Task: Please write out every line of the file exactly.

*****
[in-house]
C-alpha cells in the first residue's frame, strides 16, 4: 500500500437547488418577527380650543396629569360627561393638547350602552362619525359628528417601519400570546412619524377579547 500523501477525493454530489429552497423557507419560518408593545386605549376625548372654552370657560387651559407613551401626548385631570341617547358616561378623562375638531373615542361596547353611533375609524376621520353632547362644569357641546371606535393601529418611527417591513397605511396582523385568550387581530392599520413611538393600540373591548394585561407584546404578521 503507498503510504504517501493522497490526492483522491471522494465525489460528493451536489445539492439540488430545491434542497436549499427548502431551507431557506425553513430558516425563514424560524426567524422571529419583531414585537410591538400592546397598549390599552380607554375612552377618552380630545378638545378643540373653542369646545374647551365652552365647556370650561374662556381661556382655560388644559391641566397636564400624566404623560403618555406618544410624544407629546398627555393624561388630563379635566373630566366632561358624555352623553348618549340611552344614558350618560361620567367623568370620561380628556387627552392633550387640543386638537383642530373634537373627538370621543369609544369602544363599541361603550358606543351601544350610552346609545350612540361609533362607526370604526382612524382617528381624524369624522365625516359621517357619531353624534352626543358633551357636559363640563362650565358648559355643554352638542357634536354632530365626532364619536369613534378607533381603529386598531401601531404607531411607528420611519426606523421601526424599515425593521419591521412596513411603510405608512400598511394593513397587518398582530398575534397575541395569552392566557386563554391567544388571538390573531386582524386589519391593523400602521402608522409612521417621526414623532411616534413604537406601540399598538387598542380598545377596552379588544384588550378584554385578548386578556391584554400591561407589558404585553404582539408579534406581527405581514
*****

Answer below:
[in-house]
C-alpha cells in the first residue's frame, strides 16, 4: 500500500437547488418577527380650543396629569360627561393638547350602552362619525359628528417601519400570546412619524377579547 500523501477525493454530489429552497423557507419560518408593545386605549376625548372654552370657560387651559407613551401626548385631570341617547358616561378623562375638531373615542361596547353611533375609524376621520353632547362644569357641546371606535393601529418611527417591513397605511396582523385568550387581530392599520413611538393600540373591548394585561407584546404578521 503507498503510504504517501493522497490526492483522491471522494465525489460528493451536489445539492439540488430545491434542497436549499427548502431551507431557506425553513430558516425563514424560524426567524422571529419583531414585537410591538400592546397598549390599552380607554375612552377618552380630545378638545378643540373653542369646545374647551365652552365647556370650561374662556381661556382655560388644559391641566397636564400624566404623560403618555406618544410624544407629546398627555393624561388630563379635566373630566366632561358624555352623553348618549340611552344614558350618560361620567367623568370620561380628556387627552392633550387640543386638537383642530373634537373627538370621543369609544369602544363599541361603550358606543351601544350610552346609545350612540361609533362607526370604526382612524382617528381624524369624522365625516359621517357619531353624534352626543358633551357636559363640563362650565358648559355643554352638542357634536354632530365626532364619536369613534378607533381603529386598531401601531404607531411607528420611519426606523421601526424599515425593521419591521412596513411603510405608512400598511394593513397587518398582530398575534397575541395569552392566557386563554391567544388571538390573531386582524386589519391593523400602521402608522409612521417621526414623532411616534413604537406601540399598538387598542380598545377596552379588544384588550378584554385578548386578556391584554400591561407589558404585553404582539408579534406581527405581514